Saturday, March 7, 2015

Film Review: Tusk (2014)

Copyright: A24 Films
It is rare to see a film where the crucial moment of failure is clearly visible and easy to identify. For me, Tusk is without a doubt one of these films, which was blessed with big potential, only to see it destroyed by a single miscalculation.

Kevin Smith directed Tusk, partly I believe, as his way of showing everyone that he really doesn’t care about what other people think is a good movie plot. In it, he tried to connect apparently random things which hold absolutely no intrinsic terror in them, like walruses and Canada and mold them into a horror tale.

As his means of delivery, he chose body horror, a genre that is even at the best of times hard to pull off and often in recent history, ended up as disastrous movies. Tusk continues this trend.

In his tale, his main character, a comedy radio DJ called Wallace travels to Canada to interview a young man who cuts off his leg in a funny blooper video that went viral. He fails to meet him thanks to a suicide by the same man, but instead finds a letter from an old sailor, taped to a bar’s toilet wall. There, he reads that the man is calling people to come and meet him. Recognizing the scent of odd comedy potential, Wallace decides to go to his house, unknowing that a walrus-type of terror awaits him there.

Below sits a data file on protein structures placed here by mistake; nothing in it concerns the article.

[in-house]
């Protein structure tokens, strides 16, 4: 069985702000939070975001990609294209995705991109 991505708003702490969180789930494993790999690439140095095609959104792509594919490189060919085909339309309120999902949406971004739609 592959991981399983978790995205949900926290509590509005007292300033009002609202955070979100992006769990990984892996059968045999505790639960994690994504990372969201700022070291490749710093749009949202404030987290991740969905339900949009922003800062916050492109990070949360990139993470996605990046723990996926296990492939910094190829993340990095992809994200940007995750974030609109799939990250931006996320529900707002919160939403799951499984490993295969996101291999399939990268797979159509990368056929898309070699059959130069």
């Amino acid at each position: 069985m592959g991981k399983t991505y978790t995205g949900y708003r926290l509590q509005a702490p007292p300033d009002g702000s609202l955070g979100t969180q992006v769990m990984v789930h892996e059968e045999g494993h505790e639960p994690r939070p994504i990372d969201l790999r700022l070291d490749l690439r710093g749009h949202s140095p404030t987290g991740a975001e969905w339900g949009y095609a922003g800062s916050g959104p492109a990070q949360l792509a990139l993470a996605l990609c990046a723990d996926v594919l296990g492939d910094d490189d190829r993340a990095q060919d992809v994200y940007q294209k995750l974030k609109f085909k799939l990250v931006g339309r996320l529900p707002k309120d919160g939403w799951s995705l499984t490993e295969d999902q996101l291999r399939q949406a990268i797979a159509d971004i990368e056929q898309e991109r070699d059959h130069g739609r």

Smith wanted to gross people out with this film, but also to make them laugh. At first, he succeeds, mainly thanks to the incredible talent and allure of Michael Parks who plays the weird sailor. In the first half, Tusk is smooth and funny, trapping the viewer in its tale. Like Suburban Gothic, it has the chops for great laughs, but in the background, the terror of its story continues to swell towards a setup made famous by films like Misery.

But then, the character of Guy Lapointe enters the fold and destroys the film like a bear tearing up through a tent made of bacon. Lapointe is played by Johnny Depp, who wears a lot of makeup and nose prosthetics, and is supposed to be a Canadian washed-out detective on the trail of a serial killer. His introduction into the story lasts for more than 15 minutes and includes a mind-numbing flashback segment where he recounts his accidental meeting with the old sailor, whom he suspects to be the killer.

This entire segment of Tusk is almost unbearable to watch and made me cringe with all kinds of unpleasant feelings. Depp uses a heavy and drooled accent of a fake French speaker and makes Lapointe character into a kind of depressive, slowed down, and an idiotic version of Inspector Jacques Clouseau. With this role, not only did Depp go completely off, but he also killed the film. From that point, the story implodes as the narrative splits until it ends abruptly in a euthanasia-like move by Smith. 

In a single moment, all that was good in Tusk movie was lost and forgotten, replaced by Lapointe, who hijacks the film and takes it deep into the water of unfunny stupidity where it quietly drowns.